Apprenticeships and careers

Senior reporter

So it turns out that engineers don’t make that bad businesspeople after all: Alan Sugar last night decided to pick inventor and engineering graduate Tom Pellereau as the winner of this year’s Apprentice TV show.

Despite having decried the commercial sensibilities of engineers earlier in the series, Lord Sugar chose to reward Pellereau’s ability to come up with ideas and develop them for the market with a £250,000 investment and partnership in a new business.

Strangely, Lord Sugar made no mention of his turnaround of opinion and none of the guests on last night’s final episode questioned him on it. But the engineering community should feel vindicated at the former Amstrad boss’s recognition of his need to work with people who understand problem solving, technology and product design as well as sales.

While one high-profile engineer is celebrating, other news suggests some graduates are not faring so well. Those with engineering and technology degrees who finished their studies last year are among the most likely to still be unemployed, according to Higher Education Statistics Agency (HESA).

Around 12.3 per cent of recent engineering graduates were unemployed in HESA’s survey, compared to 9.6 per cent overall and putting the subject above only computer science and communication. But how does such a disappointing statistic reconcile with the constant message from engineering firms of a skills shortage?

The IET will tomorrow publish its latest report, Skills & Demand in Industry Annual Survey 2011. Head of policy Paul Davies said the HESA figures gave a contrary picture to the IET’s data.

Of 400 companies surveyed from across the UK’s engineering sector, Davies told The Engineer, 47 percent said they were recruiting engineers and 34 per cent of those said they were having problems finding suitable graduates.

While most said they were happy with the quality of degrees, the biggest problem was a lack of practical experience. However, Davies also pointed out that further data from HESA showed that a higher proportion of engineers secured professional roles than almost any other graduate group.

Chris Kirby, head of education and skills at the IMechE, argued that the HESA statistics didn’t give the full picture. ‘Some subjects, such as medicine and law, are less vulnerable to economic change,’ he told The Engineer. ‘Take them out and engineers are much closer to the average unemployment rate.’

He also pointed out that six months is not a very long time for graduates and that looking at data on those who graduated from university three and a half years ago showed that, in the longer term, engineers performed better in the job market than any other graduate group except for those in medicine.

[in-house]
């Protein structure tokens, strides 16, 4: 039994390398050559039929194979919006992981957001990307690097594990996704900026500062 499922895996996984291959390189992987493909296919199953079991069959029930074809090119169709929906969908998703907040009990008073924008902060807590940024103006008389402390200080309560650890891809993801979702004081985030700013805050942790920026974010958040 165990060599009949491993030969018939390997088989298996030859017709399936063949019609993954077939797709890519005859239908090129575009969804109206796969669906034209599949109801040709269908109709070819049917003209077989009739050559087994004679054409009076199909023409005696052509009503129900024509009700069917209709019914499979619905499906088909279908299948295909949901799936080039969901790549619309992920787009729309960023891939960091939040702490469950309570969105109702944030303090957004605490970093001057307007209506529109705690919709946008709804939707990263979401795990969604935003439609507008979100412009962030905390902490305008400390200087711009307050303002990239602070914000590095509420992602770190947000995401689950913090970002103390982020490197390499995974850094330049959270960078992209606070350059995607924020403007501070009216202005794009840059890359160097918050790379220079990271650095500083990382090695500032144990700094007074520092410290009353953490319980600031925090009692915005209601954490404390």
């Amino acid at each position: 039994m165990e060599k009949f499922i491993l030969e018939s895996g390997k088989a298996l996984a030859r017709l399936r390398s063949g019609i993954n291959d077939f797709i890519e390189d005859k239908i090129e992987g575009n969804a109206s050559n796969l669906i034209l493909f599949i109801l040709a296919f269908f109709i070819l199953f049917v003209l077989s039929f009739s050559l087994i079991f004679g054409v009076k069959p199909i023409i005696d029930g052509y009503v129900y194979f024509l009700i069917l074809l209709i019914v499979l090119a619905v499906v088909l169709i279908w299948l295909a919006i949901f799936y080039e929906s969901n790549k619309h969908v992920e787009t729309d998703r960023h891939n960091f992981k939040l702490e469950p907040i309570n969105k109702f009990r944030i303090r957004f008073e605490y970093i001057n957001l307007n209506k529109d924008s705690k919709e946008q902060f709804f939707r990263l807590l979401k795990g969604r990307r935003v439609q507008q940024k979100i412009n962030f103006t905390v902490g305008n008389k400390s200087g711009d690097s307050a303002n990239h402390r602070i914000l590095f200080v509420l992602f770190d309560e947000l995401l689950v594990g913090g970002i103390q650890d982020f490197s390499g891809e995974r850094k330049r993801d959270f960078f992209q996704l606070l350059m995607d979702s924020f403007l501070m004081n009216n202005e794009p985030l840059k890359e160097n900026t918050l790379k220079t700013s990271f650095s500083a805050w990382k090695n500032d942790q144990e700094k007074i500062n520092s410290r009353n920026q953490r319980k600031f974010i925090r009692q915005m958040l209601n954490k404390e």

Leicester University’s Helen Atkinson, Royal Academy of Engineering fellow and president of the Engineering Professors’ Council, is leading research to unpick this problem following similar statistics that came out last year.

She said that engineers may have been hit particularly hard because of the collapse of industries such as construction, while the overall figures may mask regional variations related to the fact that the economic recovery is much stronger in the southeast of England than anywhere else. We can expect to see the results of her study in six to nine months.

Looking to the rest of the week, Thursday 21 July is the start of the government’s manufacturing regulation consultation. ‘The Red Tape Challenge really is a rare opportunity for manufacturers to have their say on the regulations that affect them,’ said Neale Ryan of the Manufacturing Advisory Service (MAS). ‘That’s why MAS is urging manufacturers to take part and tell the Government what changes they would like to see.’

A likely hot topic will be environmental regulation, particularly that related to climate change. Mark Potts of automotive parts manufacturer Gestamp said a number of regulations increased the burden on manufacturers without delivering any obvious benefits.

‘I, for example, would like to see a reversal of the lowering of both the Climate Change Levy threshold, which will penalise smaller energy intensive companies such as ours, and Feed In Tariffs (FITs), which will affect the commercial viability of installing green technologies, such as solar panels.’

But for those working within the so-called green economy, the key will be refining regulation not stripping it back. The recent annual report from the Environmental Industries Commission (EIC) argued that only a strong policy framework would allow the UK to exploit the vast commercial opportunities created by the need to address greenhouse gas emissions.

Those wishing to have their views heard by ministers should visit the Red Tape Challenge website before 11 August.